Look closer at managing and developing talent
Explore how your middle managers oversee talent on the day-to-day within their teams. Do any patterns emerge which might stem from bias? To make this assessment, you may need to attend team meetings or performance reviews. You should also objectively assess the manager’s selection criteria and processes when it comes to awarding work and giving promotions. Of course, you should also invite feedback from team members themselves to gain some greater insight. Make it clear that these conversations are confidential and hold them in a safe space.
From this position, you are far better placed to identify any biases and educate middle managers around negative impacts. Discuss this in terms that will resonate with middle managers as real problems – lack of innovation, lower employee morale and ultimately poor retention.
Improve awareness around bias within their own teams
A Middle manager’s responsibility is not just to manage their own potential biases. They should also monitor the way that their team members interact with each other on a day-to-day basis.
In many work settings, employees have a tendency to enter into cliques organised around similarities. Anyone who is “different” can end up feeling isolated. This can happen in teams of any size and can impact on individual team members’ mental wellbeing. This affects comfort and confidence. They are likely to speak up less, and you miss out on the benefit that diverse perspectives can bring to the company.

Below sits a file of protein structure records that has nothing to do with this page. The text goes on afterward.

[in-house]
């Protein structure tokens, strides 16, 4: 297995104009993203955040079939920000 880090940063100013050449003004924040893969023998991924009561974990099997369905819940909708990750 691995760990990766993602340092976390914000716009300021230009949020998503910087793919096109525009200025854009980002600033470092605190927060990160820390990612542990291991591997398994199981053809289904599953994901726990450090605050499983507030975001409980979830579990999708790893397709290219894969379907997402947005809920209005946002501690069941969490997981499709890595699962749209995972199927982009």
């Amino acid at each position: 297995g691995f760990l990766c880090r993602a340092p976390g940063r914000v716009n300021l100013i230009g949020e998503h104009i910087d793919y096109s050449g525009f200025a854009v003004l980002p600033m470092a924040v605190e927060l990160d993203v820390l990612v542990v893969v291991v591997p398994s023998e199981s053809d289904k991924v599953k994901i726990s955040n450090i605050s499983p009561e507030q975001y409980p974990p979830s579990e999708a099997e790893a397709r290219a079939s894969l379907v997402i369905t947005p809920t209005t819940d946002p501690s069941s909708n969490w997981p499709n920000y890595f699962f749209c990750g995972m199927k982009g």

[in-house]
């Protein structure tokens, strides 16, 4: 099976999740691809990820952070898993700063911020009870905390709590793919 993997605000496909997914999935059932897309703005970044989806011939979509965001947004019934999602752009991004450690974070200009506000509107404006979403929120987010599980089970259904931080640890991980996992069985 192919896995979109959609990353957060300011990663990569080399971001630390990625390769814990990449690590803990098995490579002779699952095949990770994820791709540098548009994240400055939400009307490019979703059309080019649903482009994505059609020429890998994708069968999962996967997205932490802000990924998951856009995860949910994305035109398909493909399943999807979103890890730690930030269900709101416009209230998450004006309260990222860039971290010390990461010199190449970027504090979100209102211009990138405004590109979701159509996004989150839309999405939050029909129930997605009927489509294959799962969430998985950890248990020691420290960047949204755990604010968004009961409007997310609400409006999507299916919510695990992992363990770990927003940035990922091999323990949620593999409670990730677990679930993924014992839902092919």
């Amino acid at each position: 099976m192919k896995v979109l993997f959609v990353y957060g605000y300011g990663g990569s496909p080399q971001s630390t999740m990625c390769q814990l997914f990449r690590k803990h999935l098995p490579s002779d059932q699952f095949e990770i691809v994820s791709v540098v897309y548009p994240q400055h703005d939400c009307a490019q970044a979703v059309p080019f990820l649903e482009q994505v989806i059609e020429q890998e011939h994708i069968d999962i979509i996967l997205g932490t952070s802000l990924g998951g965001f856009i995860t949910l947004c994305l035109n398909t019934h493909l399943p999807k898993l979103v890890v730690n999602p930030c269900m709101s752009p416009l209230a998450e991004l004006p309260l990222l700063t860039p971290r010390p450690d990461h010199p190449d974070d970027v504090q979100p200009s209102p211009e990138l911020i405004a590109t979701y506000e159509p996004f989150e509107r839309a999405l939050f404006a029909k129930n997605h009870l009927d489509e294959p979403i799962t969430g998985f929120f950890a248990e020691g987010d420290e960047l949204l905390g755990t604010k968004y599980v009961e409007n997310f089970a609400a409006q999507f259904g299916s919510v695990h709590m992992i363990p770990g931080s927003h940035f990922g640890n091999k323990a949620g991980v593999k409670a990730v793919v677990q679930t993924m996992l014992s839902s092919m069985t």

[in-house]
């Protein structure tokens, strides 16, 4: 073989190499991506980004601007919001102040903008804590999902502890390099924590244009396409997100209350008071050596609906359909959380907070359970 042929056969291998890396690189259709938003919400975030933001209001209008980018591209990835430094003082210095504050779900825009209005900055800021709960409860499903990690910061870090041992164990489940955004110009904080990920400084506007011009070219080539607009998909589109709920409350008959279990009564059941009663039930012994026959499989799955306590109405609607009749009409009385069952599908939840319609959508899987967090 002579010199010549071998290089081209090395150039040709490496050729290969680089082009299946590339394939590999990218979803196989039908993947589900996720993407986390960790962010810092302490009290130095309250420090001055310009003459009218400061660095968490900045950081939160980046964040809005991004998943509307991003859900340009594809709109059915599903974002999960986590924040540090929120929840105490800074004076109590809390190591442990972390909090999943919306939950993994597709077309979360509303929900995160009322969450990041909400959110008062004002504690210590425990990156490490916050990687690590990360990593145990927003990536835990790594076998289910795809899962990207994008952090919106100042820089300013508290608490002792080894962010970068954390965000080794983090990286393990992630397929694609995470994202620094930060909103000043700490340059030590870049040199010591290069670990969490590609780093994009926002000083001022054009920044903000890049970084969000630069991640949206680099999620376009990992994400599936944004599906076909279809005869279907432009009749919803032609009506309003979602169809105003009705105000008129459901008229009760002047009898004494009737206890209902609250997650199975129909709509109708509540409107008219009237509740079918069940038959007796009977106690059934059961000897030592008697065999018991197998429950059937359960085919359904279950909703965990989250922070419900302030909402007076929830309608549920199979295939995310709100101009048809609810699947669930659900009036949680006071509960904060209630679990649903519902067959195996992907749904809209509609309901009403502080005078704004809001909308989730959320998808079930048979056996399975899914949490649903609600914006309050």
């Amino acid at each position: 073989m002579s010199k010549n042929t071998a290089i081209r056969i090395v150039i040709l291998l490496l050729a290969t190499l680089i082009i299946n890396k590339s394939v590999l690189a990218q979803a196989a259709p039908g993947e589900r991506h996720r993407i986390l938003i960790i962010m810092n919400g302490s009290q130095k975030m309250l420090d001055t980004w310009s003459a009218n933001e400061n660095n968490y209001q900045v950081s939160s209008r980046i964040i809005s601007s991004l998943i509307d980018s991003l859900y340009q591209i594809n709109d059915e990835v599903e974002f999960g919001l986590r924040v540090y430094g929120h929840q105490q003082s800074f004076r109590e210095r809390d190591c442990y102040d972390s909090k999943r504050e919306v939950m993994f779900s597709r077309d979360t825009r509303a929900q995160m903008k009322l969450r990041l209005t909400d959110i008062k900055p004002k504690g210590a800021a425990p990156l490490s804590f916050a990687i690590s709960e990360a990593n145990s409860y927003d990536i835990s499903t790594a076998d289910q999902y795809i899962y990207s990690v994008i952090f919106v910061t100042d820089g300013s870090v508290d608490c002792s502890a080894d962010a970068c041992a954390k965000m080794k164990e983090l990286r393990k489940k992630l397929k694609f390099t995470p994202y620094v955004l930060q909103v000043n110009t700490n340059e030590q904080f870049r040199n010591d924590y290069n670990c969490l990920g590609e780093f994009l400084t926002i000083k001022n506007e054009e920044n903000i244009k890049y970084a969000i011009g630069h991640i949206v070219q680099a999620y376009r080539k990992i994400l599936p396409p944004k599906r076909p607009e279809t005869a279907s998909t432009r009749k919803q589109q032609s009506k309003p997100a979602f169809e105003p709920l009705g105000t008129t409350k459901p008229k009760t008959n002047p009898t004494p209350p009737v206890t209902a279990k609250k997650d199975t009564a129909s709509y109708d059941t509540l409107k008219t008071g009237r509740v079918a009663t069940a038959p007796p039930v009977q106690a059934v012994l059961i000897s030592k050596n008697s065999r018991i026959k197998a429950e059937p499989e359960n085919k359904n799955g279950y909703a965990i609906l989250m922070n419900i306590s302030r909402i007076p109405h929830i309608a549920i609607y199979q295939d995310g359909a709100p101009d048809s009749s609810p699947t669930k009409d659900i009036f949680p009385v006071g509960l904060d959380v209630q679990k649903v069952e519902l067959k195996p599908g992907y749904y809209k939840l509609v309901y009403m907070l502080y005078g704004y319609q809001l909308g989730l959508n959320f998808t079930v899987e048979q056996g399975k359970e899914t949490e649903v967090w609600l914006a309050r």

Middle managers must be attuned to the specific dynamics within their teams. As a leader you can educate them on spotting signs of stress, withdrawal and even workplace bullying. Support can be provided by peer learning and external training as well, from yourself, wider leadership and HR.
Middle managers should also be encouraged to inform new and existing team members on the business’ D&I commitments. All team members should be invited to offer their own ideas and feedback if they wish. By building an ongoing conversation, middle managers can help senior leadership ensure that the wider workforce is involved in D&I. Done right, every member of every team should understand and support inclusivity as part of your organisation’s DNA.
Middle management and D&I: Next steps
Hopefully this advice will help you work in closer and more effective collaboration with your middle managers, in order to really make your D&I vision a lived reality. Together, you can create an environment in which every employee feels valued and engaged.
You can view some more of our Diversity and Inclusion content below:
About this author
About Yvonne Smyth
Yvonne is the Group Head of Equity, Diversity and Inclusion for Hays plc, with over 23 years professional recruitment experience. She spearheads Hays’ commitment to promoting and creating more diverse workforces and inclusive workplace cultures. Recently Yvonne was featured in the SIA 2019 Global Power 150 Women in Staffing list, which recognises female leaders and influencers in the global market space. Prior to joining Hays, Yvonne initially trained and qualified as a litigation lawyer with international law firm Norton Rose Fulbright.